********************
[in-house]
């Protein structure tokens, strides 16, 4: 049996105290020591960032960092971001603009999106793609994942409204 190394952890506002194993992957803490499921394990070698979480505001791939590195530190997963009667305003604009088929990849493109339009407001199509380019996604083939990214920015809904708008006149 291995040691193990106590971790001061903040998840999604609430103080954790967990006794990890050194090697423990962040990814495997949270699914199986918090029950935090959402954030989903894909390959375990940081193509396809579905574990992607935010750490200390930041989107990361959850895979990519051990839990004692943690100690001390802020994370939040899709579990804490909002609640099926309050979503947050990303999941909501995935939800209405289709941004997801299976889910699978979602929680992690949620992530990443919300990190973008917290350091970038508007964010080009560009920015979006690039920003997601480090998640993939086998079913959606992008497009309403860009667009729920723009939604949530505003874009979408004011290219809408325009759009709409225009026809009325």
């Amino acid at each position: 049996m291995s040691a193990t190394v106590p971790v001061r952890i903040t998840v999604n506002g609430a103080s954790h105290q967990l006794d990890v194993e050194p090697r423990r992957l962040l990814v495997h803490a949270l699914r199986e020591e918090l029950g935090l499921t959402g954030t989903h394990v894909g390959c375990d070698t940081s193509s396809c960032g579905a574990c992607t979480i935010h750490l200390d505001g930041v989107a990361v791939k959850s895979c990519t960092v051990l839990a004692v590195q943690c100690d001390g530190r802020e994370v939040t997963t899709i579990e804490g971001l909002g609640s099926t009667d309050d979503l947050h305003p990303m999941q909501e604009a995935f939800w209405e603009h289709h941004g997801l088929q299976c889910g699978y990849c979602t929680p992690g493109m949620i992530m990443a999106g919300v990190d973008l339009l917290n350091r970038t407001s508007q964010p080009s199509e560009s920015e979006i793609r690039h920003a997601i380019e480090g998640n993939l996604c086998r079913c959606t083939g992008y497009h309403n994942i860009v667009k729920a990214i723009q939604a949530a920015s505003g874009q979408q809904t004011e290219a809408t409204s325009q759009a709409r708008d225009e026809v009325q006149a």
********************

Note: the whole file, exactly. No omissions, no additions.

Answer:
[in-house]
């Protein structure tokens, strides 16, 4: 049996105290020591960032960092971001603009999106793609994942409204 190394952890506002194993992957803490499921394990070698979480505001791939590195530190997963009667305003604009088929990849493109339009407001199509380019996604083939990214920015809904708008006149 291995040691193990106590971790001061903040998840999604609430103080954790967990006794990890050194090697423990962040990814495997949270699914199986918090029950935090959402954030989903894909390959375990940081193509396809579905574990992607935010750490200390930041989107990361959850895979990519051990839990004692943690100690001390802020994370939040899709579990804490909002609640099926309050979503947050990303999941909501995935939800209405289709941004997801299976889910699978979602929680992690949620992530990443919300990190973008917290350091970038508007964010080009560009920015979006690039920003997601480090998640993939086998079913959606992008497009309403860009667009729920723009939604949530505003874009979408004011290219809408325009759009709409225009026809009325």
């Amino acid at each position: 049996m291995s040691a193990t190394v106590p971790v001061r952890i903040t998840v999604n506002g609430a103080s954790h105290q967990l006794d990890v194993e050194p090697r423990r992957l962040l990814v495997h803490a949270l699914r199986e020591e918090l029950g935090l499921t959402g954030t989903h394990v894909g390959c375990d070698t940081s193509s396809c960032g579905a574990c992607t979480i935010h750490l200390d505001g930041v989107a990361v791939k959850s895979c990519t960092v051990l839990a004692v590195q943690c100690d001390g530190r802020e994370v939040t997963t899709i579990e804490g971001l909002g609640s099926t009667d309050d979503l947050h305003p990303m999941q909501e604009a995935f939800w209405e603009h289709h941004g997801l088929q299976c889910g699978y990849c979602t929680p992690g493109m949620i992530m990443a999106g919300v990190d973008l339009l917290n350091r970038t407001s508007q964010p080009s199509e560009s920015e979006i793609r690039h920003a997601i380019e480090g998640n993939l996604c086998r079913c959606t083939g992008y497009h309403n994942i860009v667009k729920a990214i723009q939604a949530a920015s505003g874009q979408q809904t004011e290219a809408t409204s325009q759009a709409r708008d225009e026809v009325q006149a």